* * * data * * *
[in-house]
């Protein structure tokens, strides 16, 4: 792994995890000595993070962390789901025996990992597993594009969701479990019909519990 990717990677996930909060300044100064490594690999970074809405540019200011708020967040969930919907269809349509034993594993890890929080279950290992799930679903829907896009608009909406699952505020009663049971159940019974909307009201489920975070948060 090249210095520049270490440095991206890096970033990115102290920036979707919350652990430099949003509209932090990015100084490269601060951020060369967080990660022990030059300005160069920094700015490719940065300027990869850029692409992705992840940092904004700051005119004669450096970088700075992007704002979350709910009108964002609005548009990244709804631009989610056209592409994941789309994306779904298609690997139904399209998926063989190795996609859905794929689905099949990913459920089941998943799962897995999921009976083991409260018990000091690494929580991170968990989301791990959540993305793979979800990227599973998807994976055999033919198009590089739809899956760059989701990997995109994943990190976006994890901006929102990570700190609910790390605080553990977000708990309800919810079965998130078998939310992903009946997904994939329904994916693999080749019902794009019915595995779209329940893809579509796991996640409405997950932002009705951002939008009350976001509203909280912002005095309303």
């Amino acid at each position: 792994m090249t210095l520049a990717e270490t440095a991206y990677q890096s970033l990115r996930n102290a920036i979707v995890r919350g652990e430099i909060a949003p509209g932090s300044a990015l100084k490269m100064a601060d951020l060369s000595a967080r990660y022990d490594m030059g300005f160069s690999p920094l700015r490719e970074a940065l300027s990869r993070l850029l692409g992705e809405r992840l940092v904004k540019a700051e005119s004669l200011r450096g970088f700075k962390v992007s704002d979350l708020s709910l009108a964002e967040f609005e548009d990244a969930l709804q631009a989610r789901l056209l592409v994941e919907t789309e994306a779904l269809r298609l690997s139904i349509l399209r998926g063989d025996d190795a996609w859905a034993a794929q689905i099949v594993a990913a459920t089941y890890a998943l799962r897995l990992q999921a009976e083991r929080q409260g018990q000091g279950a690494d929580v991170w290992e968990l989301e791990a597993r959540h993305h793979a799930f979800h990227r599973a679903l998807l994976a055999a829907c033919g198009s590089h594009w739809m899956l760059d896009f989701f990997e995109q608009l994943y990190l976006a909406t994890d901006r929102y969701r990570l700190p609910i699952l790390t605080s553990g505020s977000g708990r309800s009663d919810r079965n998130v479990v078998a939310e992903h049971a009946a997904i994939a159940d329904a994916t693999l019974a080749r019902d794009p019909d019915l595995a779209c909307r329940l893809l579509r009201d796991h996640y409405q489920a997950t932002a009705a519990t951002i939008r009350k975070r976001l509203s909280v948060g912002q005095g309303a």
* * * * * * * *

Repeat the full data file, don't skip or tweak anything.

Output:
[in-house]
């Protein structure tokens, strides 16, 4: 792994995890000595993070962390789901025996990992597993594009969701479990019909519990 990717990677996930909060300044100064490594690999970074809405540019200011708020967040969930919907269809349509034993594993890890929080279950290992799930679903829907896009608009909406699952505020009663049971159940019974909307009201489920975070948060 090249210095520049270490440095991206890096970033990115102290920036979707919350652990430099949003509209932090990015100084490269601060951020060369967080990660022990030059300005160069920094700015490719940065300027990869850029692409992705992840940092904004700051005119004669450096970088700075992007704002979350709910009108964002609005548009990244709804631009989610056209592409994941789309994306779904298609690997139904399209998926063989190795996609859905794929689905099949990913459920089941998943799962897995999921009976083991409260018990000091690494929580991170968990989301791990959540993305793979979800990227599973998807994976055999033919198009590089739809899956760059989701990997995109994943990190976006994890901006929102990570700190609910790390605080553990977000708990309800919810079965998130078998939310992903009946997904994939329904994916693999080749019902794009019915595995779209329940893809579509796991996640409405997950932002009705951002939008009350976001509203909280912002005095309303």
């Amino acid at each position: 792994m090249t210095l520049a990717e270490t440095a991206y990677q890096s970033l990115r996930n102290a920036i979707v995890r919350g652990e430099i909060a949003p509209g932090s300044a990015l100084k490269m100064a601060d951020l060369s000595a967080r990660y022990d490594m030059g300005f160069s690999p920094l700015r490719e970074a940065l300027s990869r993070l850029l692409g992705e809405r992840l940092v904004k540019a700051e005119s004669l200011r450096g970088f700075k962390v992007s704002d979350l708020s709910l009108a964002e967040f609005e548009d990244a969930l709804q631009a989610r789901l056209l592409v994941e919907t789309e994306a779904l269809r298609l690997s139904i349509l399209r998926g063989d025996d190795a996609w859905a034993a794929q689905i099949v594993a990913a459920t089941y890890a998943l799962r897995l990992q999921a009976e083991r929080q409260g018990q000091g279950a690494d929580v991170w290992e968990l989301e791990a597993r959540h993305h793979a799930f979800h990227r599973a679903l998807l994976a055999a829907c033919g198009s590089h594009w739809m899956l760059d896009f989701f990997e995109q608009l994943y990190l976006a909406t994890d901006r929102y969701r990570l700190p609910i699952l790390t605080s553990g505020s977000g708990r309800s009663d919810r079965n998130v479990v078998a939310e992903h049971a009946a997904i994939a159940d329904a994916t693999l019974a080749r019902d794009p019909d019915l595995a779209c909307r329940l893809l579509r009201d796991h996640y409405q489920a997950t932002a009705a519990t951002i939008r009350k975070r976001l509203s909280v948060g912002q005095g309303a």